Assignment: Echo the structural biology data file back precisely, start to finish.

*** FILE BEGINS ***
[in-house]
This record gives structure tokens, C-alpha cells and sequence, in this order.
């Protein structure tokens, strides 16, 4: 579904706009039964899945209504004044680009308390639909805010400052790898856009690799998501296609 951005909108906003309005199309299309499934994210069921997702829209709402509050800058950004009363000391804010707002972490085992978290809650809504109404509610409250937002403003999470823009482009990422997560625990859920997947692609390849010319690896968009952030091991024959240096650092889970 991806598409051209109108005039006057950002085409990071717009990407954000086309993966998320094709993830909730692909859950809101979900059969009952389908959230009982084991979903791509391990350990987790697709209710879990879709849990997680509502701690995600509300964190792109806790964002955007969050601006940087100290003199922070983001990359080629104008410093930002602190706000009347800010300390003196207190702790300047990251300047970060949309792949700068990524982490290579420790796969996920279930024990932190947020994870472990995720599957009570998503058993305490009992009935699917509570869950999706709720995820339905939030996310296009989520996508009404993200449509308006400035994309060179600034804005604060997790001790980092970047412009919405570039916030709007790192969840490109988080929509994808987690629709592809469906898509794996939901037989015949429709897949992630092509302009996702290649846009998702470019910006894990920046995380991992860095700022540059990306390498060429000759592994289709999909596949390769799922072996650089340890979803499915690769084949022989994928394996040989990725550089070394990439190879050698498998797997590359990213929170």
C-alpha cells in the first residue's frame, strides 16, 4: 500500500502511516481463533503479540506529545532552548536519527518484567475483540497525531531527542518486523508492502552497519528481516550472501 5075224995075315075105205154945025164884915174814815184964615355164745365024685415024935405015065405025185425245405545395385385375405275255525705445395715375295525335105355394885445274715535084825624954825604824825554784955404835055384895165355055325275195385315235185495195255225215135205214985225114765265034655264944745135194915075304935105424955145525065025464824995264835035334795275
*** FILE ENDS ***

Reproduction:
[in-house]
This record gives structure tokens, C-alpha cells and sequence, in this order.
């Protein structure tokens, strides 16, 4: 579904706009039964899945209504004044680009308390639909805010400052790898856009690799998501296609 951005909108906003309005199309299309499934994210069921997702829209709402509050800058950004009363000391804010707002972490085992978290809650809504109404509610409250937002403003999470823009482009990422997560625990859920997947692609390849010319690896968009952030091991024959240096650092889970 991806598409051209109108005039006057950002085409990071717009990407954000086309993966998320094709993830909730692909859950809101979900059969009952389908959230009982084991979903791509391990350990987790697709209710879990879709849990997680509502701690995600509300964190792109806790964002955007969050601006940087100290003199922070983001990359080629104008410093930002602190706000009347800010300390003196207190702790300047990251300047970060949309792949700068990524982490290579420790796969996920279930024990932190947020994870472990995720599957009570998503058993305490009992009935699917509570869950999706709720995820339905939030996310296009989520996508009404993200449509308006400035994309060179600034804005604060997790001790980092970047412009919405570039916030709007790192969840490109988080929509994808987690629709592809469906898509794996939901037989015949429709897949992630092509302009996702290649846009998702470019910006894990920046995380991992860095700022540059990306390498060429000759592994289709999909596949390769799922072996650089340890979803499915690769084949022989994928394996040989990725550089070394990439190879050698498998797997590359990213929170």
C-alpha cells in the first residue's frame, strides 16, 4: 500500500502511516481463533503479540506529545532552548536519527518484567475483540497525531531527542518486523508492502552497519528481516550472501 5075224995075315075105205154945025164884915174814815184964615355164745365024685415024935405015065405025185425245405545395385385375405275255525705445395715375295525335105355394885445274715535084825624954825604824825554784955404835055384895165355055325275195385315235185495195255225215135205214985225114765265034655264944745135194915075304935105424955145525065025464824995264835035334795275